BIEO learns cell provider needs customer
Members of the Barrier Island Elected Officials organization may have breathed a collective sigh of relief at their March 20 meeting, when they learned that wireless communications facilities company NextG Network does not yet have a contract with a cellular provider to build its distributive antenna systems on Anna Maria Island or Longboat Key.
Island elected officials have learned at several public meetings on cell tower applications that Islanders don’t want unsightly cell towers on Anna Maria Island.
Cases in point: The cell tower at Smith Realtors on Marina Drive in Holmes Beach and the proposed - but never approved - cell tower to sit atop the Roser Memorial Community Church in Anna Maria.
But any relief at the BIEO meeting is likely only short-lived.
Chris Sinclair of NextG told the BIEO that his company is actively engaged in contract talks with a cell phone service provider. Once that contract is signed, Sinclair said he anticipates NextG will immediately begin the engineering and design phase of its project.
Sinclair said the company has identified 25 locations on Longboat Key, 12 in Holmes Beach, six in Bradenton Beach and five in Anna Maria for its DAS system. Because its signal does not extend more than several hundred yards, the DAS system needs numerous locations. DAS, however, is not a massive cell tower structure such as the one at Smith Realtors, Sinclair said.
Rather, DAS is essentially a short antenna that attaches to the top of an existing pole such as a Florida Power & Light utility pole, with a rectangular box of accompanying equipment attached lower on the pole.
Holmes Beach City Commissioner David Zaccagnino said he didn’t see any good in DAS for Holmes Beach. He maintained that the current cell tower at Smith Realtors is sufficient for wireless needs, at least in his city.
“There is no benefit that I can see if you are going to add unsightly poles. Are we opening the door to a bunch of mini-towers?” he asked.
Sinclair assured BIEO members that the DAS system is not obtrusive, will hardly be noticed, requires no public funds be utilized and provides an economic benefit to the city in the form of fees.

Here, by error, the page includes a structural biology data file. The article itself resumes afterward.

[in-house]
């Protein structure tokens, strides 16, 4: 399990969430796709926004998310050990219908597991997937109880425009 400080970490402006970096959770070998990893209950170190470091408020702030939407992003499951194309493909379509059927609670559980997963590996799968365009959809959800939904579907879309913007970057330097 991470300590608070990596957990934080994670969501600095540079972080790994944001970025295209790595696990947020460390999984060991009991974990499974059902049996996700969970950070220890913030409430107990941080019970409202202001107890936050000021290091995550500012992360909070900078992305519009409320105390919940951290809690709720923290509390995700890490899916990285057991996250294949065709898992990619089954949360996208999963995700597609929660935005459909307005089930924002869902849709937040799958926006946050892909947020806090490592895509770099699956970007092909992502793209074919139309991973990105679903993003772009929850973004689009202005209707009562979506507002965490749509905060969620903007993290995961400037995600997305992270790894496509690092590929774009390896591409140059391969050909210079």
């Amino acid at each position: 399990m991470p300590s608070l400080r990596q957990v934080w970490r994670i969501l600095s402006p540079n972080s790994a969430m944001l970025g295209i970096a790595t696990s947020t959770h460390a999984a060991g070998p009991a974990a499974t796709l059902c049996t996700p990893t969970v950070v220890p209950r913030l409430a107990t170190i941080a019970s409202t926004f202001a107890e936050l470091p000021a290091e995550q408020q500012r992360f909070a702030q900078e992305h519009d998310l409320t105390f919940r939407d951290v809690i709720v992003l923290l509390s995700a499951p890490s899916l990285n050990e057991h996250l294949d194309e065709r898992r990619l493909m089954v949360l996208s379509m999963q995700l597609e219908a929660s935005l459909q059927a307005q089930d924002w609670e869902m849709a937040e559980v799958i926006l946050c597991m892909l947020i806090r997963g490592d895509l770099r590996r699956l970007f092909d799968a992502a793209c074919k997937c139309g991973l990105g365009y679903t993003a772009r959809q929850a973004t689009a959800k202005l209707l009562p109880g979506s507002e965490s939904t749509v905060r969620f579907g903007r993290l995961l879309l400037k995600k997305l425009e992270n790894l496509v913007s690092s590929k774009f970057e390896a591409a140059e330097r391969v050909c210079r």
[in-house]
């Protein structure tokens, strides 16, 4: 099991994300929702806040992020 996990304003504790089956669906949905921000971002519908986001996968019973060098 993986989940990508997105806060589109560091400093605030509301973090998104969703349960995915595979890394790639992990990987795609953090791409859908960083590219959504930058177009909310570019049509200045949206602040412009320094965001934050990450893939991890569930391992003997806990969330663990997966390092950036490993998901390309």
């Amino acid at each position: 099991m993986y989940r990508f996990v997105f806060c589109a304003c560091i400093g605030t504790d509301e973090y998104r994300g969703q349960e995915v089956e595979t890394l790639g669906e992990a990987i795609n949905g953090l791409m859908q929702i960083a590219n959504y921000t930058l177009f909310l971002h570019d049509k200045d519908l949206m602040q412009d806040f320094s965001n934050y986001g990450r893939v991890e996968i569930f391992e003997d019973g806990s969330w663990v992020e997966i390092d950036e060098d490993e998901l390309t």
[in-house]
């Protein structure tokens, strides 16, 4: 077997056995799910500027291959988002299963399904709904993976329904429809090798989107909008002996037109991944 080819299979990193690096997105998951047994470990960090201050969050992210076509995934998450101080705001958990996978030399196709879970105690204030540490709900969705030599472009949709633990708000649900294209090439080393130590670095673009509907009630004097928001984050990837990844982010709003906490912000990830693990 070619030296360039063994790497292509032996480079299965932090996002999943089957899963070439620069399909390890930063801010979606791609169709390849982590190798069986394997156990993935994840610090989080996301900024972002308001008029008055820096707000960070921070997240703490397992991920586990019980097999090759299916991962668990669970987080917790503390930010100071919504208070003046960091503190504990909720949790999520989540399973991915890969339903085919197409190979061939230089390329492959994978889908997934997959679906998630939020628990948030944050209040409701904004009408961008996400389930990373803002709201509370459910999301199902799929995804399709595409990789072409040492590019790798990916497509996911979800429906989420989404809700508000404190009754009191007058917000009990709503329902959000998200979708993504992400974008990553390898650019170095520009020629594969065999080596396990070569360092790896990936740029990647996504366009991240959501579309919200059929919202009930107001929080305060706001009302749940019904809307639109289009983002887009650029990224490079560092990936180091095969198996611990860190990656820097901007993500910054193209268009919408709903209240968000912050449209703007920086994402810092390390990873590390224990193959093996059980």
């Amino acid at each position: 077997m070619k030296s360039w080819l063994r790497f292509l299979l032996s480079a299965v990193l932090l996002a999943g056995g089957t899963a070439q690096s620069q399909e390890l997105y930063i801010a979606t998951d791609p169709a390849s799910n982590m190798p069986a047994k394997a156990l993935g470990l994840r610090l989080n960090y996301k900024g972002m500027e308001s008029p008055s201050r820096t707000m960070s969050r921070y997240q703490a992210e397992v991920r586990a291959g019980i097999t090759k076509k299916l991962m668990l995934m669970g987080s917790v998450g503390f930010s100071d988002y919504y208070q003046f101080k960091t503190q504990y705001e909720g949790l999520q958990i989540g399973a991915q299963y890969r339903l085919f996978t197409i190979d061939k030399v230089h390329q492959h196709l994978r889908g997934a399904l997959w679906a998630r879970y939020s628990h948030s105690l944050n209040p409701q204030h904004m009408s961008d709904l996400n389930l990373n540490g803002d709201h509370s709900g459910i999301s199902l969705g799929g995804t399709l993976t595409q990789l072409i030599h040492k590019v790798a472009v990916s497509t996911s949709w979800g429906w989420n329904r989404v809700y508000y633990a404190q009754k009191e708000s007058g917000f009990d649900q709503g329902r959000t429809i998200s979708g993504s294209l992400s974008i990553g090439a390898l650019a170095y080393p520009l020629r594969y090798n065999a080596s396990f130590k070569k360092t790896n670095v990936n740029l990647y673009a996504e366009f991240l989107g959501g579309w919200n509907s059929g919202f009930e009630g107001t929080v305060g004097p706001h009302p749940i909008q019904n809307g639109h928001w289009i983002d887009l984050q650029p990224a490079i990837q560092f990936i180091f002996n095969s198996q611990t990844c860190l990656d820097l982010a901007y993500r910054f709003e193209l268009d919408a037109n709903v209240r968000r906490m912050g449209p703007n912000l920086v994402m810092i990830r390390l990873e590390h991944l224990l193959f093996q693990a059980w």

But Sinclair admitted that the “driving force” to install the system has to be a customer, which NextG is currently lacking. NextG is not an “end-user” company, but a “carrier’s carrier” and works for a wireless provider such as Verizon, Nextel or Sprint. He did note that one DAS system could provide service for up to four operators.
He also said the company needs just a “few hundred square feet” on the ground for its relay equipment if FP&L does not agree to house the boxes on its utility poles.
And there are “challenges” currently with FPL in the negotiations to utilize existing utility poles for DAS equipment.
But not to worry, Sinclair said. The company already has been approached by an Island property owner who has a site on the ground that would meet NextG needs.
Sinclair admitted that there is no contract in place at this time. “We are dealing in the abstract.”
The company has already made a presentation to the Holmes Beach City Commission and the Longboat Key Town Council in preparation for a signed contract with a provider and successful negotiations with FPL.
Under federal law, municipalities cannot deny a wireless company from providing service within city limits and constructing a wireless communications facility - also known as a cell tower. Cities can, however, enact ordinances and plans that control the size, location and height of such facilities.
In other business, members also got an overview of a plan presented by West Manatee Fire Rescue District board member Larry Tyler to encourage sprinkler systems be installed in all new construction in the district.